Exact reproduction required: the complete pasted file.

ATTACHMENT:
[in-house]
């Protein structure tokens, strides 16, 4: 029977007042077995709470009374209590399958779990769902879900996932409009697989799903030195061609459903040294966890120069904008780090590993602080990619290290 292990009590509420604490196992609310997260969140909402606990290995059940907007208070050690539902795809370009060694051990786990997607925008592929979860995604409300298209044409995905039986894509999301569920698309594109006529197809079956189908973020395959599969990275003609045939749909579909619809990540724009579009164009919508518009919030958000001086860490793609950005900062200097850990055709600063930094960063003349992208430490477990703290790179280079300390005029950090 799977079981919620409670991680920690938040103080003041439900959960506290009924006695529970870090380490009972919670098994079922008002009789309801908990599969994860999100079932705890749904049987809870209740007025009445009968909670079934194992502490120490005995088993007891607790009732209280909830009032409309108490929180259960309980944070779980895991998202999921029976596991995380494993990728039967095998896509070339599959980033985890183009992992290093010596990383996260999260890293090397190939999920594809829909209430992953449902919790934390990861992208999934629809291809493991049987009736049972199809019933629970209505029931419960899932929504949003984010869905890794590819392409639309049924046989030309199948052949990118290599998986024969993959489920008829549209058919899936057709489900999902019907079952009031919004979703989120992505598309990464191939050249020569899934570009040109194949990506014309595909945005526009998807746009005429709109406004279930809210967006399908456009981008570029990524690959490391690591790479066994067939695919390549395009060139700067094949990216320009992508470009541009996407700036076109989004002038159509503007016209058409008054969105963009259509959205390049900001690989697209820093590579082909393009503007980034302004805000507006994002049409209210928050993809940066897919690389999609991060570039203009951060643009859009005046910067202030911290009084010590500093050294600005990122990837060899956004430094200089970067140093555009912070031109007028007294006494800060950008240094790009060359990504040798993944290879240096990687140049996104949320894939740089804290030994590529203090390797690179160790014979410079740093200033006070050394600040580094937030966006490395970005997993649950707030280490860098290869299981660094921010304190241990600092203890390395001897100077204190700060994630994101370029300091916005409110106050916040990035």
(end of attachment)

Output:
[in-house]
């Protein structure tokens, strides 16, 4: 029977007042077995709470009374209590399958779990769902879900996932409009697989799903030195061609459903040294966890120069904008780090590993602080990619290290 292990009590509420604490196992609310997260969140909402606990290995059940907007208070050690539902795809370009060694051990786990997607925008592929979860995604409300298209044409995905039986894509999301569920698309594109006529197809079956189908973020395959599969990275003609045939749909579909619809990540724009579009164009919508518009919030958000001086860490793609950005900062200097850990055709600063930094960063003349992208430490477990703290790179280079300390005029950090 799977079981919620409670991680920690938040103080003041439900959960506290009924006695529970870090380490009972919670098994079922008002009789309801908990599969994860999100079932705890749904049987809870209740007025009445009968909670079934194992502490120490005995088993007891607790009732209280909830009032409309108490929180259960309980944070779980895991998202999921029976596991995380494993990728039967095998896509070339599959980033985890183009992992290093010596990383996260999260890293090397190939999920594809829909209430992953449902919790934390990861992208999934629809291809493991049987009736049972199809019933629970209505029931419960899932929504949003984010869905890794590819392409639309049924046989030309199948052949990118290599998986024969993959489920008829549209058919899936057709489900999902019907079952009031919004979703989120992505598309990464191939050249020569899934570009040109194949990506014309595909945005526009998807746009005429709109406004279930809210967006399908456009981008570029990524690959490391690591790479066994067939695919390549395009060139700067094949990216320009992508470009541009996407700036076109989004002038159509503007016209058409008054969105963009259509959205390049900001690989697209820093590579082909393009503007980034302004805000507006994002049409209210928050993809940066897919690389999609991060570039203009951060643009859009005046910067202030911290009084010590500093050294600005990122990837060899956004430094200089970067140093555009912070031109007028007294006494800060950008240094790009060359990504040798993944290879240096990687140049996104949320894939740089804290030994590529203090390797690179160790014979410079740093200033006070050394600040580094937030966006490395970005997993649950707030280490860098290869299981660094921010304190241990600092203890390395001897100077204190700060994630994101370029300091916005409110106050916040990035």